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Everybody Doesn’t Do It

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  • Eric Alterman
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It’s no secret that political parties and interest groups mail out “talking points” every morning to their loyalists. These can be useful for gauging the range of debate and predicting potential strategies, but it’s awfully depressing, however, when one sees those talking points adopted by the most influential newspapers and broadcasts in the land.

The New York Times on Wednesday came a little too close for comfort in this arena in a story about Republicans’ attempts to distance themselves from recently resigned California Rep. Randy Cunningham, who pleaded guilty this week to taking bribes and evading taxes. Cunningham, a true man of the people, is accused of accepting such red-state gifts as an 1850-era $7,200 Louis-Philippe commode, and according to The Washington Post, "three antique nightstands; a leaded-glass cabinet; a washstand; a buffet; and four armoires. After paying $13,500 toward a Rolls-Royce in April 2002, one of Cunningham’s benefactors tossed in $17,889.96 toward the car’s repairs less than a month later."

But in the Times’ account, reporters John M. Broder and Carl Hulse appear to want to add some "balance" to this story of graft. In order to do this, they channel (and paraphrase) the spirit of "some Republican officials" as saying that "Democrats in Congress were equally guilty of questionable behavior, including lobbyist-paid trips and underreporting of campaign contributions, they acknowledged that Republicans, because they control the White House and Congress, are being held to a higher standard by many voters."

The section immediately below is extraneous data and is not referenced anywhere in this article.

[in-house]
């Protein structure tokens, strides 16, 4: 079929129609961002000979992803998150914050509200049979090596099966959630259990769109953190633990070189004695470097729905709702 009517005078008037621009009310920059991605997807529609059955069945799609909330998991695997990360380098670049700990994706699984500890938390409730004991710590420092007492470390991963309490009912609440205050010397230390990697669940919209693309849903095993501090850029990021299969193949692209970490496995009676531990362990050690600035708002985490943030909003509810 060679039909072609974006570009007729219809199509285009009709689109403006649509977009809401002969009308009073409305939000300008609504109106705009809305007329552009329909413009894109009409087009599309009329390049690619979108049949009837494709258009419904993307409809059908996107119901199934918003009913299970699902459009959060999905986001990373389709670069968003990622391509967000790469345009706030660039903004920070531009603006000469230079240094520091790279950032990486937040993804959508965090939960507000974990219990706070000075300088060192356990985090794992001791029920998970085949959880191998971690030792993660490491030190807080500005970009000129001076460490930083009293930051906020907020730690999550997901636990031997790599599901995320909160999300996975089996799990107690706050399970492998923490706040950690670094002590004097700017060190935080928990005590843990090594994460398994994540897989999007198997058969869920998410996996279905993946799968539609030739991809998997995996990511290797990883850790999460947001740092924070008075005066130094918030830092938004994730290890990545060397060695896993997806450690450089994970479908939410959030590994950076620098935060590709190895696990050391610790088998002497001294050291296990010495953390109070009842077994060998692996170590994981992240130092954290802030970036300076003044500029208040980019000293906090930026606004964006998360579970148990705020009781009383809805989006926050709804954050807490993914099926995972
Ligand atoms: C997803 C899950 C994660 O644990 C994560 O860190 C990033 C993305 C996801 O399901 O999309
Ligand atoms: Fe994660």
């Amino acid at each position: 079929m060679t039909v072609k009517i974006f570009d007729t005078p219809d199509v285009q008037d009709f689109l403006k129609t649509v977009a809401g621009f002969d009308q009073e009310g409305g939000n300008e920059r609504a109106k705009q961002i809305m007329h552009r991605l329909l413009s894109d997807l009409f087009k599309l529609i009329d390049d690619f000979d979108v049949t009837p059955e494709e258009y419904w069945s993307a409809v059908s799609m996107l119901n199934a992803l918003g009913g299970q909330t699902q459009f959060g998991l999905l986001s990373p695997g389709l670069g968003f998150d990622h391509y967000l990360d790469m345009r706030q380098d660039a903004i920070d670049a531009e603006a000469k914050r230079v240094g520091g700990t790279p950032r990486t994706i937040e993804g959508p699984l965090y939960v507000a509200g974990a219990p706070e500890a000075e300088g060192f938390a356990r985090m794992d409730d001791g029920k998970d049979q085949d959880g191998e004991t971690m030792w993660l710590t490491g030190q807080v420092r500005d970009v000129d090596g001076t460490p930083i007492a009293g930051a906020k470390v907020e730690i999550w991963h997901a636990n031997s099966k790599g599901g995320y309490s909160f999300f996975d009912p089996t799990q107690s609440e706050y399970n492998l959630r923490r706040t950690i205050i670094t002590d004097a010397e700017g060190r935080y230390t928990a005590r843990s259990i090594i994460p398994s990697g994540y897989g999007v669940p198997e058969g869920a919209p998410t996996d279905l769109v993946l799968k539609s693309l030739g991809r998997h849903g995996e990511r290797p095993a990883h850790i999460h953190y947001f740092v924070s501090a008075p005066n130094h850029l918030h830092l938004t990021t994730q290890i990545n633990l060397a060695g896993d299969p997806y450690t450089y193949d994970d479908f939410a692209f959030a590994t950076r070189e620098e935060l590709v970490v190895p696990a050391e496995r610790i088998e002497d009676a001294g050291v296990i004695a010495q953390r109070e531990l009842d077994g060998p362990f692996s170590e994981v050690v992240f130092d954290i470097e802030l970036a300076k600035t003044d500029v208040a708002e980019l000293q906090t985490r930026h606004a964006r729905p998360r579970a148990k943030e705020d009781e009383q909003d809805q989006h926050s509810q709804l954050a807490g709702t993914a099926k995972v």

It would be naive to think that one political party has a monopoly on bad actors, but it’s obvious that this contention is little more than simple obfuscation, in several respects. First of all, simply telling the readers “some Republican officials” said something doesn’t really mean anything. Who is this “some”? Karl Rove? Bill Frist? The co-chair of the Lackawanna County, Pa., Republican booster club? Can this really be an example of a reporter giving a source anonymity because this crucial information would be lost to humanity if it were not offered? Or is it political manipulation, pure and simple?

Aside from the lack of attribution, or even the number of "officials" who have said this, the Times repeats the claim that Democrats in Congress are "equally as guilty" as Republicans of "questionable behavior." But as Broder and Hulse well know, even if this were so, the number of investigations and indictments handed down against Republicans recently far outweighs those against Democrats. How do we know this? Well, the rest of the piece pretty much tells us so, while never acknowledging the obvious: "some Republicans" were laying it on pretty thick, and managed to get their quote into The New York Times.